* Dow's 3rd day of triple-digit point gains - a first since
early Oct 2011
* S&P 500 posts best three-day run since January
* Investors laud remarks by Fed's Dudley
* ConAgra surges after raising its outlook
* Dow up 0.8 pct, S&P 500 up 0.6 pct, Nasdaq up 0.8 pct
By Alison Griswold
NEW YORK, June 27 U.S. stocks climbed for a
third straight day on Thursday after comments from several
Federal Reserve officials soothed concerns that the central bank
would begin to reduce its stimulus efforts in the near future.
The Dow Jones industrial average closed back above 15,000
for the first time since June 19. The Dow scored its third
consecutive day of triple-digit point gains for the first time
since Oct. 4-6, 2011.
The rally helped the S&P 500 post its best three-day run
since January after three Fed policymakers sought to downplay
the notion that the central bank would bring an imminent end to
its accomodative monetary policy, known as quantitative easing.
"I think the Fed is trying to delicately prepare the markets
for an eventual ending of QE3," said David Carter, chief
investment officer of Lenox Wealth Advisors in New York.
"The Fed has bent over backwards to introduce this huge
program over the past few years to get the economy going. The
last thing the Fed wants to do is pull the plug too fast and
have the economy go down the drain."
Thursday's advance was again broad-based. Nine of the 10 S&P
500 industry sectors gained, with financials, industrials and
consumer discretionary shares leading the way. Stocks also got a
lift from economic data showing a decline in weekly jobless
claims and improvements in consumer spending and income.
Volatility erupted in the stock market after Fed Chairman
Ben Bernanke said last week that the central bank could begin to
reduce its $85 billion in monthly bond purchases later this year
and end the program altogether by mid-2014 if economic
On Thursday, William Dudley, president of the Federal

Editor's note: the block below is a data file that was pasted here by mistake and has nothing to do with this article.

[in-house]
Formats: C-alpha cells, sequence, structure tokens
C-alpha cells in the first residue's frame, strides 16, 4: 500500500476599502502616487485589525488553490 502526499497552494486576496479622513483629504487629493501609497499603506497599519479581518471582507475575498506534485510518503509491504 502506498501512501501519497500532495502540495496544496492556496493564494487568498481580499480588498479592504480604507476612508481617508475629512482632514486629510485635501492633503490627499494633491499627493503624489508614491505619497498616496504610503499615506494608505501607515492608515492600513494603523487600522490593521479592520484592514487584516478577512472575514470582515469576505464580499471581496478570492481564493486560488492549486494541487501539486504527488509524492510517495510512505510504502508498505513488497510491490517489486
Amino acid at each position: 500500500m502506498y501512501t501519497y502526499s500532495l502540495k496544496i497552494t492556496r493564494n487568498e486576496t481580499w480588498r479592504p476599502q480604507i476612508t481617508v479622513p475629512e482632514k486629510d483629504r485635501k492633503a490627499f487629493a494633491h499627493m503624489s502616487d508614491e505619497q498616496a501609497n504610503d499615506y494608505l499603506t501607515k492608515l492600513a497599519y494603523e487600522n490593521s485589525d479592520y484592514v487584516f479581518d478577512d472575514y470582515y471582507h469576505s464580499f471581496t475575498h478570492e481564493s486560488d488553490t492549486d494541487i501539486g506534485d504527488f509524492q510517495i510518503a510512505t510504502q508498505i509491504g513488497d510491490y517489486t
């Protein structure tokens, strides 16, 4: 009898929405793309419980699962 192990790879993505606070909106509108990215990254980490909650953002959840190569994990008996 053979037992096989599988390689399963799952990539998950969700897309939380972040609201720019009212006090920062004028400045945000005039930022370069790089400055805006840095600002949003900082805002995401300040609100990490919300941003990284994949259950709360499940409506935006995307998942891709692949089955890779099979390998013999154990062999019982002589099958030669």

Reserve Bank of New York, said the Fed's asset purchases would
be more aggressive than the timeline Bernanke had outlined if
U.S. economic growth and the labor market prove weaker than
Dudley stressed that slowing the pace of the Fed's bond
buying would depend not on calendar dates but on the economic
outlook, which remained unclear.
While the S&P 500 remains more than 3 percent below its
all-time closing high of 1,669.16 reached on May 21, it has
rallied 2.6 percent over the past three sessions after numerous
Fed officials have sought to calm markets roiled by expectations
of tighter monetary policy.
Volume was about average as some 6.3 billion shares changed
hands on U.S. exchanges. More than 80 percent of stocks traded
on the New York Stock Exchange advanced.
Atlanta Federal Reserve Bank President Dennis Lockhart
echoed Dudley's comments, saying the pace of the Fed's purchases
remained contingent on evolving economic conditions.
The Dow Jones Industrial Average rose 114.35 points
or 0.77 percent, to end at 15,024.49. The S&P 500 gained
9.94 points or 0.62 percent, to finish at 1,613.20. The Nasdaq
Composite added 25.64 points or 0.76 percent, to close
Hewlett-Packard was the Dow's best performer,
advancing 3.2 percent to $24.77. Bank of America also
ranked among the Dow's top gainers, adding 2 percent to $13.01.
A separate report showed consumer spending rose 0.3 percent
last month while incomes grew 0.5 percent, the largest gain
since February. Pending home sales rose 6.7 percent to their
highest since December 2006.
ConAgra Foods Inc rose 5.1 percent to $35.04. The
stock was the S&P 500's third-best performer after the food
manufacturer reported a quarterly profit slightly above Wall
Street's estimates and raised its long-term outlook.
Time Warner Cable jumped 4.4 percent to $108.22 as
John Malone, chairman of Liberty Media, sounded out options for
cable operator Charter Communications to acquire its
larger rival, according to a Bloomberg report.
The SPDR Gold Trust ETF hit a 52-week low at $115.65
in the wake of gold's slide to its lowest level in almost three
years. The price of gold dropped more than 2 percent to below
$1,200 an ounce on Thursday, while the SPDR Gold Trust ETF lost
2 percent on heavy volume. With about 29 million shares traded,
volume was more than double the daily average of 12.7 million
over the past 50 days.